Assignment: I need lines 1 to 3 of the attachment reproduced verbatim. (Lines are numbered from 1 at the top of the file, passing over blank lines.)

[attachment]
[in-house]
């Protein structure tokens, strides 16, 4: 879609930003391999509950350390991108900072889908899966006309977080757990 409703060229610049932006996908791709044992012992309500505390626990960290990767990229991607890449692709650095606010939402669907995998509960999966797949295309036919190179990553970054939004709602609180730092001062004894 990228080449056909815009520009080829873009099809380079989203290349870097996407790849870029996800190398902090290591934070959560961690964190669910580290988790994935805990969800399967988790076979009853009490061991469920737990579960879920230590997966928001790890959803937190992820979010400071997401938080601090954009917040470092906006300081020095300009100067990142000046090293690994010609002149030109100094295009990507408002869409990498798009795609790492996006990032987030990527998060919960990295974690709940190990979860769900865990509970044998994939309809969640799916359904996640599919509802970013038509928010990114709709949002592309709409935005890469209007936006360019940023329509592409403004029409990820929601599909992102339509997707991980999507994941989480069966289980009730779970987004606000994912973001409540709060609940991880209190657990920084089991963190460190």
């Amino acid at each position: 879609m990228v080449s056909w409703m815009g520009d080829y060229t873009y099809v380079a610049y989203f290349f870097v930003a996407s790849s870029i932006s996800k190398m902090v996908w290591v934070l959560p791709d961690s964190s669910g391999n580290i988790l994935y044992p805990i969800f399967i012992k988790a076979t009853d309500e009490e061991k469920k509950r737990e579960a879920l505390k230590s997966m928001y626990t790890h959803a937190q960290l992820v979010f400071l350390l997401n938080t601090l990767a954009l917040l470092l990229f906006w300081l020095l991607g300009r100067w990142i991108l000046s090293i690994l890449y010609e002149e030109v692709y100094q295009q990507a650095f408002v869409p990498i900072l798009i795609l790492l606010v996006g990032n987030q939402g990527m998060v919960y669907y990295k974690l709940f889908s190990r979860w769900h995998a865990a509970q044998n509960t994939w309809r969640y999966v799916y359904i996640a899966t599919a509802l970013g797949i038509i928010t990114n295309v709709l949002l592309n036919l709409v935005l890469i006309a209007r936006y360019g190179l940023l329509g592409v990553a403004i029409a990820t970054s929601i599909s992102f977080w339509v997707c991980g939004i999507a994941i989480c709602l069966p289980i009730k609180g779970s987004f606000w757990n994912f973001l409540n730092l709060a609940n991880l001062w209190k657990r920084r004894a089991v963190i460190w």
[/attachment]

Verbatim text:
[in-house]
């Protein structure tokens, strides 16, 4: 879609930003391999509950350390991108900072889908899966006309977080757990 409703060229610049932006996908791709044992012992309500505390626990960290990767990229991607890449692709650095606010939402669907995998509960999966797949295309036919190179990553970054939004709602609180730092001062004894 990228080449056909815009520009080829873009099809380079989203290349870097996407790849870029996800190398902090290591934070959560961690964190669910580290988790994935805990969800399967988790076979009853009490061991469920737990579960879920230590997966928001790890959803937190992820979010400071997401938080601090954009917040470092906006300081020095300009100067990142000046090293690994010609002149030109100094295009990507408002869409990498798009795609790492996006990032987030990527998060919960990295974690709940190990979860769900865990509970044998994939309809969640799916359904996640599919509802970013038509928010990114709709949002592309709409935005890469209007936006360019940023329509592409403004029409990820929601599909992102339509997707991980999507994941989480069966289980009730779970987004606000994912973001409540709060609940991880209190657990920084089991963190460190």
């Amino acid at each position: 879609m990228v080449s056909w409703m815009g520009d080829y060229t873009y099809v380079a610049y989203f290349f870097v930003a996407s790849s870029i932006s996800k190398m902090v996908w290591v934070l959560p791709d961690s964190s669910g391999n580290i988790l994935y044992p805990i969800f399967i012992k988790a076979t009853d309500e009490e061991k469920k509950r737990e579960a879920l505390k230590s997966m928001y626990t790890h959803a937190q960290l992820v979010f400071l350390l997401n938080t601090l990767a954009l917040l470092l990229f906006w300081l020095l991607g300009r100067w990142i991108l000046s090293i690994l890449y010609e002149e030109v692709y100094q295009q990507a650095f408002v869409p990498i900072l798009i795609l790492l606010v996006g990032n987030q939402g990527m998060v919960y669907y990295k974690l709940f889908s190990r979860w769900h995998a865990a509970q044998n509960t994939w309809r969640y999966v799916y359904i996640a899966t599919a509802l970013g797949i038509i928010t990114n295309v709709l949002l592309n036919l709409v935005l890469i006309a209007r936006y360019g190179l940023l329509g592409v990553a403004i029409a990820t970054s929601i599909s992102f977080w339509v997707c991980g939004i999507a994941i989480c709602l069966p289980i009730k609180g779970s987004f606000w757990n994912f973001l409540n730092l709060a609940n991880l001062w209190k657990r920084r004894a089991v963190i460190w």